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i write the following code:

class A {
protected:

    int age;
public:
    A(int a);
};

A::A(int a){
    cout << "constructer A" << a << endl;
    age =a;
}

class B : public A{
    int id;
public:
B(int i,int a);
};
B::B(int i, int a):A::A(a)
{
    cout << "constructer B" << endl;
    id = i;
}

are there different between

B::B(int i, int a):A::A(a)

and

B::B(int i, int a):A(a)

?, i know both of theme work well, but my question is what is the different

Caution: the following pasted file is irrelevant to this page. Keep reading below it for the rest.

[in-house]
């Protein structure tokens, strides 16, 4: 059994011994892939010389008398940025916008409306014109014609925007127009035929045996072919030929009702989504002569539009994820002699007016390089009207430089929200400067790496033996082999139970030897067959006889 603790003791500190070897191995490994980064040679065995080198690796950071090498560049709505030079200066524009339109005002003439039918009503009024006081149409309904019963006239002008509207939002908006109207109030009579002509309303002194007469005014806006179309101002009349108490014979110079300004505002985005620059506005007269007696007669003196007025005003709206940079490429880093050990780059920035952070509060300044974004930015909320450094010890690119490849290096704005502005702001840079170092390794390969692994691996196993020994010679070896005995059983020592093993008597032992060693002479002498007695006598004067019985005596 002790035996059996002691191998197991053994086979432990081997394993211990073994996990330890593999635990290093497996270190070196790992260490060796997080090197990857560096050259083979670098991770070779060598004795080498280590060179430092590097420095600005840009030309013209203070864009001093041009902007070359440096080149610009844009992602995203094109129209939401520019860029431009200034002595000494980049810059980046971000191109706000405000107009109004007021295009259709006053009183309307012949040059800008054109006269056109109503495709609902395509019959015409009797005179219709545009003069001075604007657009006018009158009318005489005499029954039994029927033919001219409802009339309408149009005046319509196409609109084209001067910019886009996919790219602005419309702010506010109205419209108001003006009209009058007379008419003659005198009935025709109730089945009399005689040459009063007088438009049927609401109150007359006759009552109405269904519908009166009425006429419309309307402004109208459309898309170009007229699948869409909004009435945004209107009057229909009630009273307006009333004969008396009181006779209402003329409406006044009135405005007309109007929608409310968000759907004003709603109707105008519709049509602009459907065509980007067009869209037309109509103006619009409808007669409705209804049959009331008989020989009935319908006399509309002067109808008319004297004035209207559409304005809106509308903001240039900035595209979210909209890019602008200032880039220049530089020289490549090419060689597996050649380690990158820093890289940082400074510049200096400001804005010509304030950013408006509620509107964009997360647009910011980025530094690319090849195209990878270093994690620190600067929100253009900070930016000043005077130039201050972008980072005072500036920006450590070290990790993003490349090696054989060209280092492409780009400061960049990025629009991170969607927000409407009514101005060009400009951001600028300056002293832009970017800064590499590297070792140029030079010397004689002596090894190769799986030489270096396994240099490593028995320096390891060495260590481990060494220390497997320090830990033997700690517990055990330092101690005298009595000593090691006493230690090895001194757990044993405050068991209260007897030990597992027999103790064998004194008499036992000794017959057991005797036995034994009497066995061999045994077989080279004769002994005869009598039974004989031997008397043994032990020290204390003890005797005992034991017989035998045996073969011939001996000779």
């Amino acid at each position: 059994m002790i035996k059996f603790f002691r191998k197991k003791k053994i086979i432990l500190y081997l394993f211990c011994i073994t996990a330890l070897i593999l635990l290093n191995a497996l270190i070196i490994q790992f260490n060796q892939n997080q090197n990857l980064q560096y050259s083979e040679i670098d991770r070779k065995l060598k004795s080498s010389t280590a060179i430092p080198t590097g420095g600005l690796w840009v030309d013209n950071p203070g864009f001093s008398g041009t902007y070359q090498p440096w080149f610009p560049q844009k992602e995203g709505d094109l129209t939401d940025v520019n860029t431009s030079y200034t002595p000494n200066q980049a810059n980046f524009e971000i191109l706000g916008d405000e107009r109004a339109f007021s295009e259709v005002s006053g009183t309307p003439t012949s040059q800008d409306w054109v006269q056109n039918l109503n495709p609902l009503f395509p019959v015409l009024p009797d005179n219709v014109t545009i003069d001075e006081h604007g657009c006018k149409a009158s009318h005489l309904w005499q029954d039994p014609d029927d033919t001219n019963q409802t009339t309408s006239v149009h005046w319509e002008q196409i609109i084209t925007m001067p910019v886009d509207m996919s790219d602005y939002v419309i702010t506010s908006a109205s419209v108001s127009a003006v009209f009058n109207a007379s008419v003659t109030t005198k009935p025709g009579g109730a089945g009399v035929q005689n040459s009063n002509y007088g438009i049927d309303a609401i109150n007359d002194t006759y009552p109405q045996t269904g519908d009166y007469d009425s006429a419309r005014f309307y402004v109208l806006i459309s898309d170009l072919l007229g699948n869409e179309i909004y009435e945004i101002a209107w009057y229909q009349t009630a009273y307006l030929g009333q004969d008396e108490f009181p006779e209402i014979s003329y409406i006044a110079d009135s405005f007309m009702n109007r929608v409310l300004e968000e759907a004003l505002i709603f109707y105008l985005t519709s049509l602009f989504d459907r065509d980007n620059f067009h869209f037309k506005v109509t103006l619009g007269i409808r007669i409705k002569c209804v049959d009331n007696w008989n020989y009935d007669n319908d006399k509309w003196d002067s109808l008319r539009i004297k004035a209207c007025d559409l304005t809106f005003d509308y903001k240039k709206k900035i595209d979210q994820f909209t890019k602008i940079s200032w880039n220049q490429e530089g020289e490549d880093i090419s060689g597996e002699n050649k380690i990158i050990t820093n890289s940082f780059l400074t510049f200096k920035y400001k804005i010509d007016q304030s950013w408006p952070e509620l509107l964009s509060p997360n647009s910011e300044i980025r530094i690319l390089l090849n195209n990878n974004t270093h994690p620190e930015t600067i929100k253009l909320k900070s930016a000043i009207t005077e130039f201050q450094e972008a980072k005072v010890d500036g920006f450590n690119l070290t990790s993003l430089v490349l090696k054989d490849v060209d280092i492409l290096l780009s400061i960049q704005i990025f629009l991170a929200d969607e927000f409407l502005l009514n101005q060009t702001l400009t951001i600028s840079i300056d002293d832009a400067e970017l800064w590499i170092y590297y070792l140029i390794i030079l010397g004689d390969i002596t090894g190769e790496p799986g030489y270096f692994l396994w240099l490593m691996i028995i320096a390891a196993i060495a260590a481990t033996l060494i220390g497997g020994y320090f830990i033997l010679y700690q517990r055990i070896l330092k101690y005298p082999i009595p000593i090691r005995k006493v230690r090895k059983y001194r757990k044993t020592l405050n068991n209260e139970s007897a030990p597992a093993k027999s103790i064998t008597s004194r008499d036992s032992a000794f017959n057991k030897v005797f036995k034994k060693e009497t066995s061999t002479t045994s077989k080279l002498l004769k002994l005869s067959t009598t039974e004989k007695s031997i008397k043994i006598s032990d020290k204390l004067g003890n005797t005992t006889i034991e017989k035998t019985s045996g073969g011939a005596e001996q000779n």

share|improve this question
    
I'm puzzled that the compiler allows A::A(a) in the initializer list but does not allow B b = B::B(10, 20); to construct an object (tested with g++ 4.7.3). –  R Sahu Apr 28 '14 at 2:36
1  
Perhaps this question will shed some light. –  chris Apr 28 '14 at 2:42

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